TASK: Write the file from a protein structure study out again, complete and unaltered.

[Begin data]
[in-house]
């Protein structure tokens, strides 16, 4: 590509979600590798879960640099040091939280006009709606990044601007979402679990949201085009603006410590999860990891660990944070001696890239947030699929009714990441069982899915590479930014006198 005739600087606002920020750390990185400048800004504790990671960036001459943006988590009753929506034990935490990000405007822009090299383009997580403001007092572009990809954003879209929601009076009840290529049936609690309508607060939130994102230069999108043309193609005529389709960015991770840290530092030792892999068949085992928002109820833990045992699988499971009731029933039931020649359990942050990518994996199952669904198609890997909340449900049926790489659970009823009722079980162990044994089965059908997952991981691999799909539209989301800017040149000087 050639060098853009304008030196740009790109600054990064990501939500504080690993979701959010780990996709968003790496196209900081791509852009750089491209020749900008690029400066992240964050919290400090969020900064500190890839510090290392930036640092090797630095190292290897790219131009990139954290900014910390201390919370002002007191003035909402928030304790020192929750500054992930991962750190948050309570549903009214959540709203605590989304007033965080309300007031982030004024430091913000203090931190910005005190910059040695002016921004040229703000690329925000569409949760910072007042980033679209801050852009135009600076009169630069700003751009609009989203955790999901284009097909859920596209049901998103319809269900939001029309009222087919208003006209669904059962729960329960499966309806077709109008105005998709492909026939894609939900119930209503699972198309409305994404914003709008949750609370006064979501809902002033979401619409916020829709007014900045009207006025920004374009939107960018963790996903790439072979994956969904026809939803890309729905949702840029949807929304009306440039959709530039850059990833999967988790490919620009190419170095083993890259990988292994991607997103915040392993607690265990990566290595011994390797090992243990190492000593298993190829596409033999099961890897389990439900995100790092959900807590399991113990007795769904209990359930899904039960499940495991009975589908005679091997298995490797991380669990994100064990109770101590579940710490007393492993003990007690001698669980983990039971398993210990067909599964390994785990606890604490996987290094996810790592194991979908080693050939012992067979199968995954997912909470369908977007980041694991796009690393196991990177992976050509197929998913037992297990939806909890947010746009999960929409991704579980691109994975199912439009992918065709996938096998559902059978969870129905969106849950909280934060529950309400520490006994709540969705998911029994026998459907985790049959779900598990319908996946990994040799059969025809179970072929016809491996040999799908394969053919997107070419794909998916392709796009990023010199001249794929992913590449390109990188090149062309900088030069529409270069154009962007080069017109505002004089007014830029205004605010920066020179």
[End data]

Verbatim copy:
[in-house]
């Protein structure tokens, strides 16, 4: 590509979600590798879960640099040091939280006009709606990044601007979402679990949201085009603006410590999860990891660990944070001696890239947030699929009714990441069982899915590479930014006198 005739600087606002920020750390990185400048800004504790990671960036001459943006988590009753929506034990935490990000405007822009090299383009997580403001007092572009990809954003879209929601009076009840290529049936609690309508607060939130994102230069999108043309193609005529389709960015991770840290530092030792892999068949085992928002109820833990045992699988499971009731029933039931020649359990942050990518994996199952669904198609890997909340449900049926790489659970009823009722079980162990044994089965059908997952991981691999799909539209989301800017040149000087 050639060098853009304008030196740009790109600054990064990501939500504080690993979701959010780990996709968003790496196209900081791509852009750089491209020749900008690029400066992240964050919290400090969020900064500190890839510090290392930036640092090797630095190292290897790219131009990139954290900014910390201390919370002002007191003035909402928030304790020192929750500054992930991962750190948050309570549903009214959540709203605590989304007033965080309300007031982030004024430091913000203090931190910005005190910059040695002016921004040229703000690329925000569409949760910072007042980033679209801050852009135009600076009169630069700003751009609009989203955790999901284009097909859920596209049901998103319809269900939001029309009222087919208003006209669904059962729960329960499966309806077709109008105005998709492909026939894609939900119930209503699972198309409305994404914003709008949750609370006064979501809902002033979401619409916020829709007014900045009207006025920004374009939107960018963790996903790439072979994956969904026809939803890309729905949702840029949807929304009306440039959709530039850059990833999967988790490919620009190419170095083993890259990988292994991607997103915040392993607690265990990566290595011994390797090992243990190492000593298993190829596409033999099961890897389990439900995100790092959900807590399991113990007795769904209990359930899904039960499940495991009975589908005679091997298995490797991380669990994100064990109770101590579940710490007393492993003990007690001698669980983990039971398993210990067909599964390994785990606890604490996987290094996810790592194991979908080693050939012992067979199968995954997912909470369908977007980041694991796009690393196991990177992976050509197929998913037992297990939806909890947010746009999960929409991704579980691109994975199912439009992918065709996938096998559902059978969870129905969106849950909280934060529950309400520490006994709540969705998911029994026998459907985790049959779900598990319908996946990994040799059969025809179970072929016809491996040999799908394969053919997107070419794909998916392709796009990023010199001249794929992913590449390109990188090149062309900088030069529409270069154009962007080069017109505002004089007014830029205004605010920066020179």